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Image credit: Kim et al.

AI can transfer human facial movements from one video to another

The results look very realistic.
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Kim et al.

Researchers have taken another step towards realistic, synthesized video. The team, made up of scientists in Germany, France, the UK and the US, used AI to transfer the head poses, facial expressions, eye motions and blinks of a person in one video onto another entirely different person in a separate video. The researchers say it's the first time a method has transferred these types of movements between videos and the result is a series of clips that look incredibly realistic.

The neural network created by the researchers only needs a few minutes of the target video for training and it can then translate the head, facial and eye movements of the source to the target. It can even manipulate some background shadows when they're present. In the video below, you can see how the system does this using videos of Barack Obama, Vladimir Putin and Theresa May, among others, as examples -- mouth movements, head rotations and eyebrow wiggles are all transferred between videos. The researchers even use different portions of the same video as both the source and the target and the synthesized result is nearly indistinguishable from the original video.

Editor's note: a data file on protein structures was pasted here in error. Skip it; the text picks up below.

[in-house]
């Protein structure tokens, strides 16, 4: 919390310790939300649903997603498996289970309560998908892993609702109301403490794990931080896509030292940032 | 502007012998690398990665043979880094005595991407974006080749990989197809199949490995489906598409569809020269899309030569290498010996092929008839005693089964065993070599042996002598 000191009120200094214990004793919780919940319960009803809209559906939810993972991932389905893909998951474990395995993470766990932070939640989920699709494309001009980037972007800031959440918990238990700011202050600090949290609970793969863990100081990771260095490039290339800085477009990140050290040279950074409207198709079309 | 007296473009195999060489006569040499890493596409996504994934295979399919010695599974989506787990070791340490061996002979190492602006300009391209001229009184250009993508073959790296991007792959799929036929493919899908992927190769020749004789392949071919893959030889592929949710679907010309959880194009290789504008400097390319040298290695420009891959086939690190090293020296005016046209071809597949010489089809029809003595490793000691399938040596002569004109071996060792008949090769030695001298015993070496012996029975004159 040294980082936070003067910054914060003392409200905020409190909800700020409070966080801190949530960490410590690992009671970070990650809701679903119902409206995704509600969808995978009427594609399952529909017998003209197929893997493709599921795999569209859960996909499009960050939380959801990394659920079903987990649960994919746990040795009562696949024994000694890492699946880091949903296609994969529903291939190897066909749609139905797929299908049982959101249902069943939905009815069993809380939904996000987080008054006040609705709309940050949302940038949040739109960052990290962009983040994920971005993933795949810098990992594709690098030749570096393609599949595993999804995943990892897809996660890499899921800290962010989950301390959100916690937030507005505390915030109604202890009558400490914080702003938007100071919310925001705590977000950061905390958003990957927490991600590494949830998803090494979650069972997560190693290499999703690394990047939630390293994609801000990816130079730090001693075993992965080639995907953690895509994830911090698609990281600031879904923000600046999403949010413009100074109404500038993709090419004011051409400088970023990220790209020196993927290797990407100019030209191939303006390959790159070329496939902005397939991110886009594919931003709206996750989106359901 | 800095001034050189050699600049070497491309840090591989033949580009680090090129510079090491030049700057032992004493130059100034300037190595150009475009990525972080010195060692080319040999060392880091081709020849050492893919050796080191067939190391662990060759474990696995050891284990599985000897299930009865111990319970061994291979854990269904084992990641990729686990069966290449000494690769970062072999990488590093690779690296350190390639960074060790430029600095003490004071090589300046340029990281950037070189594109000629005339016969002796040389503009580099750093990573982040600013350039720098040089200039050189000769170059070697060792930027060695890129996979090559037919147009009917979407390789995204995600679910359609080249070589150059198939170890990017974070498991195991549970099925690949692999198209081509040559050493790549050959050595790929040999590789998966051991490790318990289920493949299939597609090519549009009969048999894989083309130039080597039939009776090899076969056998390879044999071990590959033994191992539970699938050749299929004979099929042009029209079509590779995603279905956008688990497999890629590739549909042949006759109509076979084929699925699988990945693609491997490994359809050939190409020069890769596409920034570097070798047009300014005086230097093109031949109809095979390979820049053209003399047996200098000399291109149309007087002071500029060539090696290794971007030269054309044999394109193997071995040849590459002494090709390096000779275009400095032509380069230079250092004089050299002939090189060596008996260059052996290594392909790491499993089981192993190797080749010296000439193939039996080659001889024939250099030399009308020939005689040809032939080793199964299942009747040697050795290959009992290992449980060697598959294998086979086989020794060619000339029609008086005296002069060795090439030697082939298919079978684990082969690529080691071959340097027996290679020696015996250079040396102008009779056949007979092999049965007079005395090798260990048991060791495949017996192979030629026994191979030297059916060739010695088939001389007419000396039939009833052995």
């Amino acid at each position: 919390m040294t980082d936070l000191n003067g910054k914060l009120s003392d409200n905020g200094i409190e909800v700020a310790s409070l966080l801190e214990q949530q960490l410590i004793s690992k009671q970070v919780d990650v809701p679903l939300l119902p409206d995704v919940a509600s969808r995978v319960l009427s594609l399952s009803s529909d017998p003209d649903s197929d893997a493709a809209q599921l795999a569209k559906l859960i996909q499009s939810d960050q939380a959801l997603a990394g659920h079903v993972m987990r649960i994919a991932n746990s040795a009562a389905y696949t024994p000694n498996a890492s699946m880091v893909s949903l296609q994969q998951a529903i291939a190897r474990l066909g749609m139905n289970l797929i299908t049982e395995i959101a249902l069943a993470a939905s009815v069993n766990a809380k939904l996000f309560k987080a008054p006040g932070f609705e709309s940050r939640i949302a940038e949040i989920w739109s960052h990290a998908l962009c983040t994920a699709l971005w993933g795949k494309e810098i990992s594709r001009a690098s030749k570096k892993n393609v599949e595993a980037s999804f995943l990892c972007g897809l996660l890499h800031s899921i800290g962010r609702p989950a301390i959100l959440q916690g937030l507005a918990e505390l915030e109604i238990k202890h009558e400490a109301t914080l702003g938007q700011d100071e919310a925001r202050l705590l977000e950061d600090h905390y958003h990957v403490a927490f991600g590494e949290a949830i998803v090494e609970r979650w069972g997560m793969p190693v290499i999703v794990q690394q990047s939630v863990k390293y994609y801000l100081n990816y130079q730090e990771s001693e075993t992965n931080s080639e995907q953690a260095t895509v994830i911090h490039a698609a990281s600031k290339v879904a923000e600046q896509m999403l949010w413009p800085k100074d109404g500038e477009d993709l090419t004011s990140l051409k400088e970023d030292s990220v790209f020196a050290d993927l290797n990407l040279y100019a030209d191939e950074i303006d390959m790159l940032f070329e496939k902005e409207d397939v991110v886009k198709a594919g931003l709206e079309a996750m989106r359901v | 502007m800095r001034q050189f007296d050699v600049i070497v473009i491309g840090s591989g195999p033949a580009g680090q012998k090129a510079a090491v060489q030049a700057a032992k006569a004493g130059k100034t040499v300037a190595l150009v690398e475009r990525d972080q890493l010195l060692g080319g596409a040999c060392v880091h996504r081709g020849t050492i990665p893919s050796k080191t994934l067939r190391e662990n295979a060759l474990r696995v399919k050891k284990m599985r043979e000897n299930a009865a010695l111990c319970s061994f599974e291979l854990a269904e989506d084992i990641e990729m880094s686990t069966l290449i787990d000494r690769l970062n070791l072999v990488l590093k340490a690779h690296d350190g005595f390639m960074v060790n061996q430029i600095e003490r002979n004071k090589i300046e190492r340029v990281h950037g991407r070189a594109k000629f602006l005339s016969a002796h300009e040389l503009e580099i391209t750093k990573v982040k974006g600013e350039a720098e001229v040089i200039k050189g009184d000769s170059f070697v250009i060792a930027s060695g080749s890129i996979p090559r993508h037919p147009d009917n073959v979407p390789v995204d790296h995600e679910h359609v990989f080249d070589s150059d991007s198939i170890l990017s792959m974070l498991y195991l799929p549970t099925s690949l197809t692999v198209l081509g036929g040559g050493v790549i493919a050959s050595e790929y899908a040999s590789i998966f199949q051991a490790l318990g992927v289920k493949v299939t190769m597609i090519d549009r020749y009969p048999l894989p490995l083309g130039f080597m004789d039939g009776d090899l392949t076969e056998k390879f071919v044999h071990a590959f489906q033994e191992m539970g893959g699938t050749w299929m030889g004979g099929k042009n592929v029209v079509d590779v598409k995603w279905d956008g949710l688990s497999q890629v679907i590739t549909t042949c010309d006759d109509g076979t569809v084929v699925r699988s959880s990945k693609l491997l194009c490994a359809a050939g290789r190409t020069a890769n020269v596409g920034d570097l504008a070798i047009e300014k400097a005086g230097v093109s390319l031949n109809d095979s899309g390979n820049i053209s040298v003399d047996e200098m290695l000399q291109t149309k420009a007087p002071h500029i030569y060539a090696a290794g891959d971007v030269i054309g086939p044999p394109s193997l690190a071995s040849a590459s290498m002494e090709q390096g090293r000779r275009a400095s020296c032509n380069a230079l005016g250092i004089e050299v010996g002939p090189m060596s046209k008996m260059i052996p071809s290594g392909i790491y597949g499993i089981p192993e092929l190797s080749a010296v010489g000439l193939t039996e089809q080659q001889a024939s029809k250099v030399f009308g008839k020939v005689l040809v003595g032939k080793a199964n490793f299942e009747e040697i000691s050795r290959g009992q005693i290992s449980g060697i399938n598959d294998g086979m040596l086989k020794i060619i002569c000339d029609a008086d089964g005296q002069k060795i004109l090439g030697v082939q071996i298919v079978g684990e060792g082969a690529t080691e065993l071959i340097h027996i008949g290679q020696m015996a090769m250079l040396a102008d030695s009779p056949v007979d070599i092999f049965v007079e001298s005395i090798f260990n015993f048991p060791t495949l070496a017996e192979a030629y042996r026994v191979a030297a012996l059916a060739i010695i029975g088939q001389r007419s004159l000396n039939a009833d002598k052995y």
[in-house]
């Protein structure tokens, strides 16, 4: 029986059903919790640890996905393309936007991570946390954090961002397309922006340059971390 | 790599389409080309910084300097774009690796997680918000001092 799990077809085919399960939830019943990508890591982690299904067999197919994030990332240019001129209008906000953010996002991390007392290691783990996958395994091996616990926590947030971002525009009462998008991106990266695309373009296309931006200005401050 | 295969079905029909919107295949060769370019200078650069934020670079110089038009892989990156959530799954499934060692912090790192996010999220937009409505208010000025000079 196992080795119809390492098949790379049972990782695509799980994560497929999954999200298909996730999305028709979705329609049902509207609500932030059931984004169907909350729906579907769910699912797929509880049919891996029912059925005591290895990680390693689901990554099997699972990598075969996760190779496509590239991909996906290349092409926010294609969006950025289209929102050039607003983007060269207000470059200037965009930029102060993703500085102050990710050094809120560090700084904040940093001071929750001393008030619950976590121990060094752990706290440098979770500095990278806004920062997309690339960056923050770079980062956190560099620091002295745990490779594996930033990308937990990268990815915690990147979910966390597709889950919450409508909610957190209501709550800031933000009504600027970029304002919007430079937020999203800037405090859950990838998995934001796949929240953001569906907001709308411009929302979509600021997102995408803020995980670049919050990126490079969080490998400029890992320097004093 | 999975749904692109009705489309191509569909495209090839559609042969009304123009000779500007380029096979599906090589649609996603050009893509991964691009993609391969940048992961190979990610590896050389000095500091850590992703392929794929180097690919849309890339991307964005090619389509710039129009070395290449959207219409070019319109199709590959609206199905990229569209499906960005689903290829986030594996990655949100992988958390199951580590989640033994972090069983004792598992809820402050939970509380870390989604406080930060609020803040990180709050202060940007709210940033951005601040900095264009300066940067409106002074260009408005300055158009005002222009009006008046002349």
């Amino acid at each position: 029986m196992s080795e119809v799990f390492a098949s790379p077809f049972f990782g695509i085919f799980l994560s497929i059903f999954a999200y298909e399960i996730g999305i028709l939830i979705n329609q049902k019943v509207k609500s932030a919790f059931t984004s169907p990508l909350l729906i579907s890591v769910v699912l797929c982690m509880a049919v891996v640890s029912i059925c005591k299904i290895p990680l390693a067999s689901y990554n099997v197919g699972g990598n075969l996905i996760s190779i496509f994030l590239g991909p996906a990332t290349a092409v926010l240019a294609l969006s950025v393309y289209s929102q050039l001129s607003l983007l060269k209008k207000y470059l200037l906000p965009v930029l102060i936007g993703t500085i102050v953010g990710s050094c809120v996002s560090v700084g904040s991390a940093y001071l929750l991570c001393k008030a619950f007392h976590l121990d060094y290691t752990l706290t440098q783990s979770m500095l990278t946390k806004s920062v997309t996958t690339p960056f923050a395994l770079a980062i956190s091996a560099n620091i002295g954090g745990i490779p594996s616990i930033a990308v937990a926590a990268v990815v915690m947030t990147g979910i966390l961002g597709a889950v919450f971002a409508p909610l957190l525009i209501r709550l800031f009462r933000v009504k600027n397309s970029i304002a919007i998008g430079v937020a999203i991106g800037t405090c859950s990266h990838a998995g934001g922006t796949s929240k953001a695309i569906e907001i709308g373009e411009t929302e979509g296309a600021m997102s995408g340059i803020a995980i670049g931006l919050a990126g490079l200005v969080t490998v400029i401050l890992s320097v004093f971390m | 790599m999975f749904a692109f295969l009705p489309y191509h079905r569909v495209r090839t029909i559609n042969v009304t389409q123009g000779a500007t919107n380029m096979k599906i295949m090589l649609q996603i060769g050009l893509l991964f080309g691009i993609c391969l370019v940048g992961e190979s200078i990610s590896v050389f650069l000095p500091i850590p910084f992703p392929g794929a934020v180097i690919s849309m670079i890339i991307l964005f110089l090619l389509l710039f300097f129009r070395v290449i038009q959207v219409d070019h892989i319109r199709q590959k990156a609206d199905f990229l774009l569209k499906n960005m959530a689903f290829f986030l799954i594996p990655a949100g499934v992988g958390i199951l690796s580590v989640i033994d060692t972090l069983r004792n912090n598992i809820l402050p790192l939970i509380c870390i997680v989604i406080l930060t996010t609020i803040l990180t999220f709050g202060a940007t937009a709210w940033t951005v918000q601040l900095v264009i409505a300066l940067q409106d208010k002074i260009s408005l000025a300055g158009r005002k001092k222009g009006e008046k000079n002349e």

The team compares its method to a number of others with similar goals, including this one from last year where researchers used a neural network to manipulate an existing video to match different audio recordings. In this case, the newer method creates more realistic and accurate mouth movements than the earlier method.

While the scientists behind the work note that the method could be useful for VR, film dubbing or post-production movie work in general, there's obviously some concern over more nefarious applications. "I'm aware of the ethical implications of those reenactment projects," Justus Theis, one of the researchers on the project, told The Register. "That is also a reason why we published our results. I think it is important that the people get to know the possibilities of manipulation techniques."

The work has been submitted to the annual SIGGRAPH conference taking place in August.

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